Completing a simple, two-day first aid course could keep your family safer for decades to come. Here’s an example:
Do you know what to do if you or a family member burns themself while cooking? To deal with minor burns, according to Mayo Clinic, ‘Hold the burned area under cool (not cold) running water or apply a cool, wet compress until the pain eases. Don’t use ice. Putting ice directly on a burn can cause further damage to the tissue.’1
If you did know that, great. If you didn’t, that’s okay too. But, with just twenty seconds of reading, you’ve equipped yourself with the knowledge to treat a burn if this common problem arises. And with more than 1 in 100 hospitalised injury cases being caused by burns (often from hot drinks or cooking oils)2 it helps to know how to handle an accident.
After 16 years of teaching first aid as part of our other qualifications, we are now offering the first aid certificate as its own course. The course empowers you to protect your family, friends, and workmates. Countless jobs require a first-aid certificate, from fitness to childcare to aged care.
According to the Australian Red Cross, Australia has one of the lowest rates of first aid training in the world, ‘with less than 5 per cent of people trained in how to handle an emergency situation. Almost 500,000 Australians are admitted to hospitals every year as a result of injury, with around 12,000 dying from their injuries, primarily from falls. Most injuries occur in the home, followed by the workplace.’ 3
Here are 5 Reasons why first aid is important.
Many of these reasons are inspired by a video made by UK First Aid for Life trainer, Emma Hammett.4
1. First Aid Saves Lives
Janie McCullagh, from Red Cross Australia, says that life-threatening injuries could occur anywhere and at any time. ‘Every day you hear something, you see something, you watch the news and often it was the first responders at the scene that made the biggest difference.’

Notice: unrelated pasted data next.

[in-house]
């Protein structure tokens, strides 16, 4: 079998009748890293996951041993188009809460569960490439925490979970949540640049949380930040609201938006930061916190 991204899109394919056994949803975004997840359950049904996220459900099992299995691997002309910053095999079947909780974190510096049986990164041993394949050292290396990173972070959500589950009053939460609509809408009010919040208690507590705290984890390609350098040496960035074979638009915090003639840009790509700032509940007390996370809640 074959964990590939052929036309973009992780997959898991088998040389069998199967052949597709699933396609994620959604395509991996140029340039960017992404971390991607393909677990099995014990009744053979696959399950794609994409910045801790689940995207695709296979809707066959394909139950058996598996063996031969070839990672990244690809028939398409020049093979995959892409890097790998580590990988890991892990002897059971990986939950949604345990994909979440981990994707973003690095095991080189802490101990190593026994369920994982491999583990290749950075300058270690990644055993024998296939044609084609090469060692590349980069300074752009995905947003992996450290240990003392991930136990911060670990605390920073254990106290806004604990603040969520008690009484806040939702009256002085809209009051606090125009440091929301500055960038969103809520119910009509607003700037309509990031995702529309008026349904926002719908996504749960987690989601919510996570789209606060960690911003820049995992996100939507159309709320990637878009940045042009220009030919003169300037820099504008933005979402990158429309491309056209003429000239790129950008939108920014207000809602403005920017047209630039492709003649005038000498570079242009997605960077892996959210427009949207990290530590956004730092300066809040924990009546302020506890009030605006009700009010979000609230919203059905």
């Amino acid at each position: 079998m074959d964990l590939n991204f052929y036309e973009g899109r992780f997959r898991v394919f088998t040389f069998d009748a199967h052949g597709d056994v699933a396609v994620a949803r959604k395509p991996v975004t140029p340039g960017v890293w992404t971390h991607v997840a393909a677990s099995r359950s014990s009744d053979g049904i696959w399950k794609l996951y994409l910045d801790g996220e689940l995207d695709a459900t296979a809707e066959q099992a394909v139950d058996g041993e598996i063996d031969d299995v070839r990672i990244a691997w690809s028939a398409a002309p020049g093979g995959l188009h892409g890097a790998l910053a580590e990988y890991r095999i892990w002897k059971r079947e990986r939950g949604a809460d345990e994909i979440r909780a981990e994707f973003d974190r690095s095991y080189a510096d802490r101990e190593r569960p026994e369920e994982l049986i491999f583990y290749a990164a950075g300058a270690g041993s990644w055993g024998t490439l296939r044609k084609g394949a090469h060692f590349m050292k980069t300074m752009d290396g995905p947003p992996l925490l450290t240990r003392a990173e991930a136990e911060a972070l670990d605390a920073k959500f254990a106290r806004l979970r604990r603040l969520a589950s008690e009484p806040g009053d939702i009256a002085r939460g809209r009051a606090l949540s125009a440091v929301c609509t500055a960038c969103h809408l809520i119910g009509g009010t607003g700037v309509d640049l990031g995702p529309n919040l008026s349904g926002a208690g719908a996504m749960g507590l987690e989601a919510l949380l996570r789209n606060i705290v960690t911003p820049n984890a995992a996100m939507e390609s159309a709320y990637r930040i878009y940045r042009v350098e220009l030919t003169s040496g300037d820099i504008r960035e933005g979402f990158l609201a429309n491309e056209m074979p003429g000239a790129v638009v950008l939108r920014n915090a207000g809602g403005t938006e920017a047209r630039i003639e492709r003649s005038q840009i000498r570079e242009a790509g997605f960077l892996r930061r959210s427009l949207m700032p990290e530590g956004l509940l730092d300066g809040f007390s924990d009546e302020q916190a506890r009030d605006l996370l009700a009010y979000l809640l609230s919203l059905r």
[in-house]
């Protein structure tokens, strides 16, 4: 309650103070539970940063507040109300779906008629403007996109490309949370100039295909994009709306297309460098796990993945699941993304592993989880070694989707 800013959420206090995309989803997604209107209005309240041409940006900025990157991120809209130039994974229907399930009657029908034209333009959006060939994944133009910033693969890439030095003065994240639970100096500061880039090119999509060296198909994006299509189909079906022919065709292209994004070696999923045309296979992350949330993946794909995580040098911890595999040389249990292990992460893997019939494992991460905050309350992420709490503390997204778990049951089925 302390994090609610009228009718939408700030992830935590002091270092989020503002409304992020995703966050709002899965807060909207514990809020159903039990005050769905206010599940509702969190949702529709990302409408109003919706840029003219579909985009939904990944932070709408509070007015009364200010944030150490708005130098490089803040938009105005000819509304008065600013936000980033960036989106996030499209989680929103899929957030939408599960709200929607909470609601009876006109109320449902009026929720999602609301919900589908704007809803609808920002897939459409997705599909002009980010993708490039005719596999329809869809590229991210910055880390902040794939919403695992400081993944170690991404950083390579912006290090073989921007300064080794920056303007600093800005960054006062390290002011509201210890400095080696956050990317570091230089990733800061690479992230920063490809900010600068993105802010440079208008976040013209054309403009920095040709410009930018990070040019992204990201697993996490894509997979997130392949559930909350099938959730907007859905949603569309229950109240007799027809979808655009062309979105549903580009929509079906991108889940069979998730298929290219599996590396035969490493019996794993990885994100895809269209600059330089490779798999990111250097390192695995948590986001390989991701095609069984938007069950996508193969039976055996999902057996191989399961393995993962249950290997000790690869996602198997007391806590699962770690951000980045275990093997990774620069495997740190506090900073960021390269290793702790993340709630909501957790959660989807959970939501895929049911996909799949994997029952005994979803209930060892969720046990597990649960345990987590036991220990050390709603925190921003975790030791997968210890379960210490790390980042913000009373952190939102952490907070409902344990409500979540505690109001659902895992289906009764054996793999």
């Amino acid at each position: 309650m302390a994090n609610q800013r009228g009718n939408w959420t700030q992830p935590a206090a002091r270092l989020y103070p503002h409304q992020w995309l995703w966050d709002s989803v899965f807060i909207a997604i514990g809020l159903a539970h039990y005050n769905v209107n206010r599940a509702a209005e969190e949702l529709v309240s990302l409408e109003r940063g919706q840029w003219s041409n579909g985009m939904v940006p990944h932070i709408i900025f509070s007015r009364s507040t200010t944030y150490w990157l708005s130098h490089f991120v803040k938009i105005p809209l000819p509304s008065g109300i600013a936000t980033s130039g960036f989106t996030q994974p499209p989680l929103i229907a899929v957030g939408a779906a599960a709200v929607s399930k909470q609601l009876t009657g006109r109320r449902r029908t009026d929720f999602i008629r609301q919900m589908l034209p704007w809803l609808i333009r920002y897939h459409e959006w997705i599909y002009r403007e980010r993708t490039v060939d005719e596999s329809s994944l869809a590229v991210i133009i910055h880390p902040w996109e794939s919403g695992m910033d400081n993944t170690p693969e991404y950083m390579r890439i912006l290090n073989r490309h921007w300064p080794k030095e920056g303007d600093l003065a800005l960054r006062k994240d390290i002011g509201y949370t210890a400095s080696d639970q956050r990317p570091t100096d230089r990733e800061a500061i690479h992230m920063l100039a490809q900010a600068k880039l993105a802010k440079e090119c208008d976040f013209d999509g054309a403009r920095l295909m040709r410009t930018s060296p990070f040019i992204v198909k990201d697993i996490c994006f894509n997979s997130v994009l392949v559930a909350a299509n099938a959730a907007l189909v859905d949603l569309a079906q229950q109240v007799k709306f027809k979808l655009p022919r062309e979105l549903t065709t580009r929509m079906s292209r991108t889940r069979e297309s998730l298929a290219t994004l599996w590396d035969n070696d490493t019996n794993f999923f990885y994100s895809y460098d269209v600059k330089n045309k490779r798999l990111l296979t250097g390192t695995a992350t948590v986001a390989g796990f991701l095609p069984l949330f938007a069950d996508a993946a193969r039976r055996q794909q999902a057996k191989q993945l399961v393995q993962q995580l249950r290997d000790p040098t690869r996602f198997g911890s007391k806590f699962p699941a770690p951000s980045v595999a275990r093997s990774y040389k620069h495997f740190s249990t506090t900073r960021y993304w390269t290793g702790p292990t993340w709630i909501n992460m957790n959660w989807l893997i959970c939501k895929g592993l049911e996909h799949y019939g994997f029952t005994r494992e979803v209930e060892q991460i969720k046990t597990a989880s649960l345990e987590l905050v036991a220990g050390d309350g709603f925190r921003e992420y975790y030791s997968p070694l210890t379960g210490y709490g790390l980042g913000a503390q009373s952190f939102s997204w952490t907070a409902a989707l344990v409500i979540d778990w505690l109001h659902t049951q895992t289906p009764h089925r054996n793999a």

For example, CPR helps pump oxygenated blood to the brain and vital organs. 5 ‘A person whose heart has stopped has an 80 per cent chance of surviving if CPR is started in the first minute. Survival goes down to less than five per cent if CPR is not started within 10 minutes.’ 5
By learning to perform CPR, you can save someone’s life when the emergency services can’t reach them in time.
2. It Reduces Recovery Time
Properly administering first aid can immediately reduce recovery time. Consider the minor burn example at the start of this blog. By properly treating the burn within minutes, you have already reduced the long-term recovery time of the injury. And First Aid covers many more situations than burns.
Ms McCullagh noted that First Aid can make a real difference, ‘Having the skills to give first aid before an ambulance arrives can also ensure a faster recovery. Once you have the knowledge it stays with you for life and gives you the confidence to react in the event of an accident.’4
3. It makes you more aware of potential dangers.
One of the first lessons you learn in this first aid course is how to safely recognise, assess and respond to an emergency.6 Since you are more aware of potential dangers, you can prevent these situations from occurring, protecting yourself and your family.
4. It helps you properly communicate with the emergency services.
Another core aspect of the first aid course is how to best convey the incident’s details to emergency response services.6 This communication is crucial to giving emergency services an accurate picture of the situation, enabling them to take the correct actions to ensure the victim’s survival and recovery.
5. It empowers you.
As important as the emergency services are, it is invaluable to not be completely reliant on these services whenever an accident occurs. Being equipped and empowered to help others is a fantastic feeling. You are also considerably more self-sufficient since you can prepare in advance and care for your family when they need you most.
ABC Radio Sydney caller Phil discussed how infant first aid training was so valuable when he had his child.
‘Something that stuck with me was that you may not be able to resuscitate a child or an adult, but it’s about keeping it going until emergency services get there because you can keep blood flowing to their brain by keeping the oxygen going. You might not see the results but there’s still something going on in there that is saving their life.’3
Learn more about earning your First Aid Certificate
Our first aid course only takes two days, and only one of these days is spent on campus. This certificate is a fantastic choice for countless people across Australia, whether to improve your career, be prepared for an emergency, or care for your family.
If you’d like to learn more about our first aid courses, feel free to send us an enquiry or learn more here.
Image credit: Anna Shvets, Super Straho, Martin Splitt, and Roger Brow.